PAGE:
Thursday, July 12, 2007

White House, Democrats clash over prosecutor probe

White House, Democrats clash over prosecutor probe
By Thomas Ferraro

WASHINGTON (Reuters) - The fight between the White House and Democratic-led Congress over fired U.S. prosecutors flared on Wednesday when one former official declined to answer a number of questions and another refused to even appear before lawmakers.

President George W. Bush, under fire on issues ranging from the Iraq war to immigration policy, claimed executive privilege on Monday to shield former White House political director Sara Taylor and former White House counsel Harriet Miers from having to testify to Congress about the dismissals.

"What is the White House trying to hide?" said Patrick Leahy, a Democrat from Vermont who chairs the Senate Judiciary Committee investigating the Bush administration's dismissal last year of nine of the nation's 93 U.S. attorneys.

Taylor, testifying under oath before Leahy's committee in response to a subpoena, apologized for calling one of the fired federal prosecutors "lazy."

But at Bush's direction, she refused to answer certain questions about the firings, which critics say appear to have been politically motivated -- perhaps even to influence investigations of Democratic or Republican lawmakers.

"I will answer faithfully those questions that are appropriate for a private citizen to answer while doing my best to respect the president's directive that his staff's communications be privileged," said Taylor, who stepped down as political director six weeks ago.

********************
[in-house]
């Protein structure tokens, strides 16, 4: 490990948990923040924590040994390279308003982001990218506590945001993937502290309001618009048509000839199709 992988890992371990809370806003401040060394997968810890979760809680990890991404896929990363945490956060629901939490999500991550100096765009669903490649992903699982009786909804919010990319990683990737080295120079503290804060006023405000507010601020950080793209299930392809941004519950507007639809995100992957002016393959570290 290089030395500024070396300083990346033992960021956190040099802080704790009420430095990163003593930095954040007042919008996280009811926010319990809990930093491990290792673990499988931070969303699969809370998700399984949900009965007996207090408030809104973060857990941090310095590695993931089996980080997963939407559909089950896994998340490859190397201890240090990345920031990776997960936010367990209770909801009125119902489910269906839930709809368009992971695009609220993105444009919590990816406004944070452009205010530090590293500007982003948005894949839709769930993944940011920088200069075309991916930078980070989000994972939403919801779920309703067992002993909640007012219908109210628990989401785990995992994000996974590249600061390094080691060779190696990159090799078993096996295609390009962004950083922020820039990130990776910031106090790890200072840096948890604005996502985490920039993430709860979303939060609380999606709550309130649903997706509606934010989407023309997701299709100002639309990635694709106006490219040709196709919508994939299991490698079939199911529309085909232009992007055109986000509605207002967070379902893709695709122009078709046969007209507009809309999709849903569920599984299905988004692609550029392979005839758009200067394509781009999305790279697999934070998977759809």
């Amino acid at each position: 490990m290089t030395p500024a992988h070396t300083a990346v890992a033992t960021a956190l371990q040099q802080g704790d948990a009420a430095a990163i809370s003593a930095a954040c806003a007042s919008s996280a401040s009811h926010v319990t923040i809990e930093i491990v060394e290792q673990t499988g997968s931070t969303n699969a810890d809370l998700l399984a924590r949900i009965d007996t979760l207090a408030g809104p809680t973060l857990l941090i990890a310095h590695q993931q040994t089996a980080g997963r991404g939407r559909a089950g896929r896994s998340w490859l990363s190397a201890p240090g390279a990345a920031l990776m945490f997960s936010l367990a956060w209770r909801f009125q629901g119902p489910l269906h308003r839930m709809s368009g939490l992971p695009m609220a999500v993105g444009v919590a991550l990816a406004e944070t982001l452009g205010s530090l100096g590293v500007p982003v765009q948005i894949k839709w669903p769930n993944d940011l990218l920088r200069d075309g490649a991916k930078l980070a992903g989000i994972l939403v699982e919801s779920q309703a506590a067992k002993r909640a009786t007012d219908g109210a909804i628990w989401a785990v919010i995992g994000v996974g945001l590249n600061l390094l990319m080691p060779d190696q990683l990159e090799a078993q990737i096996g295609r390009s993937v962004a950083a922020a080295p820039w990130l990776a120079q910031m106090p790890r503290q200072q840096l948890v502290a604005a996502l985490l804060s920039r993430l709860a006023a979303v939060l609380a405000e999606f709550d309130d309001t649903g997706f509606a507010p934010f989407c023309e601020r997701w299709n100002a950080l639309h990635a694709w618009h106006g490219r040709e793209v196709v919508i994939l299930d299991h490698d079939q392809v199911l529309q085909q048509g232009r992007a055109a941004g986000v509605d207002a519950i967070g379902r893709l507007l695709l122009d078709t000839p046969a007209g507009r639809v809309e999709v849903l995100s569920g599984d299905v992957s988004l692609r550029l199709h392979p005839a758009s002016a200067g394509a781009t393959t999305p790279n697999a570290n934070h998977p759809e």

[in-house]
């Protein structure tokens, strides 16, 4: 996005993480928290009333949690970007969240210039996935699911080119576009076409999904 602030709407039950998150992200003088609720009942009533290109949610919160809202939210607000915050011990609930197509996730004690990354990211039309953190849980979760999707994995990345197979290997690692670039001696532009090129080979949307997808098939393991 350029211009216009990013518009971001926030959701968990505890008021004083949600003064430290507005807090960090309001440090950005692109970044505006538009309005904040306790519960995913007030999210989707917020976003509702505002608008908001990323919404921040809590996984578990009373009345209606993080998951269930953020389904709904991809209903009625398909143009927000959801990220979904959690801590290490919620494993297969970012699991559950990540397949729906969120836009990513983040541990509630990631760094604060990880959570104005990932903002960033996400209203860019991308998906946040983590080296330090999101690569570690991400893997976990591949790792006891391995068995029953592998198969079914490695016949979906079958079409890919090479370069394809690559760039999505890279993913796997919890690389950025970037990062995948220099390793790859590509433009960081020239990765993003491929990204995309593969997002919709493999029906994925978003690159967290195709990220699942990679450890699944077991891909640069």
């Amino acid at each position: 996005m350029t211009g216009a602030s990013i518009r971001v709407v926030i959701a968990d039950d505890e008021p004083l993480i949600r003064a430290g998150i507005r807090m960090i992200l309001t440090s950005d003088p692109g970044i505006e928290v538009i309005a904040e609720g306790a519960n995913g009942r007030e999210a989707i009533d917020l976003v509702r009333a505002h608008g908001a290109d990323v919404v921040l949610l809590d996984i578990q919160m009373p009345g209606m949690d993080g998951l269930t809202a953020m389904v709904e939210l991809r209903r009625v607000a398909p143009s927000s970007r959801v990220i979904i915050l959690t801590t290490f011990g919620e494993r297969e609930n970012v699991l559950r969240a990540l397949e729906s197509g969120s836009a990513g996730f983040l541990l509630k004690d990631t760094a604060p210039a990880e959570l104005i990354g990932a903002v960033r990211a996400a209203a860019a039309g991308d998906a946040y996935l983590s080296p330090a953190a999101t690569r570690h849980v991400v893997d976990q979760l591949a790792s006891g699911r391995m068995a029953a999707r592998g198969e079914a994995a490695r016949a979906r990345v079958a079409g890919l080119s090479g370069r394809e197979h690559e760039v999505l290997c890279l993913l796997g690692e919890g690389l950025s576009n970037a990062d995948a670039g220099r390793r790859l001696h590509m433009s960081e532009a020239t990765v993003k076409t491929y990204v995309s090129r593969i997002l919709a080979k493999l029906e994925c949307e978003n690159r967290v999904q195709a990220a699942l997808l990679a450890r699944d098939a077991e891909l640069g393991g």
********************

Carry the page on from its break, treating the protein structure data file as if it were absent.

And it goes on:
A short while later, Democratic lawmakers warned Miers she may face a contempt charge after her attorney advised a House of Representatives panel that the president had directed her not to appear, despite a subpoena to testify.

"The president must be nervous that Ms. Miers will accidentally divulge the truth," said Sen. Charles Schumer, a New York Democrat.

U.S. Attorney General Alberto Gonzales signed off on the firings as part of a plan that originated at the White House shortly after Bush was re-elected to a second term in 2004.

Bush and Gonzales have said the dismissals were justified but mishandled. With the support of Bush, Gonzales has rejected bipartisan calls to resign.


With lawmakers challenging Bush's claim of executive privilege, the battle will likely go to the courts unless the White House and Congress reach a compromise on demanded testimony and documents.

Caught in the middle, Taylor was guarded in her testimony but at times went on the offensive. "I don't believe that anybody did anything wrong or improper with respect to this issue," she said.

Taylor cited a letter from White House counsel Fred Fielding that advised her not to answer questions "concerning White House consideration, deliberations or communications, whether internal or external, relating to the possible dismissal or appointment of U.S. attorneys."

She declined to answer several questions, including whether she discussed the firings with White House political strategist Karl Rove and who had decided who should be fired.

But Taylor said she never spoke to Bush about replacing the prosecutors or attended any meeting with the president about the matter.

Taylor also responded when asked about an e-mail she wrote this year in which she said "Bud (Cummins) is lazy -- which is why we got rid of him" as the U.S. attorney in Arkansas.

"I would like to take this opportunity to apologize to Mr. Cummins," Taylor told the committee. "It was unkind and unnecessary."

Cummins was replaced by Tim Griffin, a former aide to Taylor and Rove.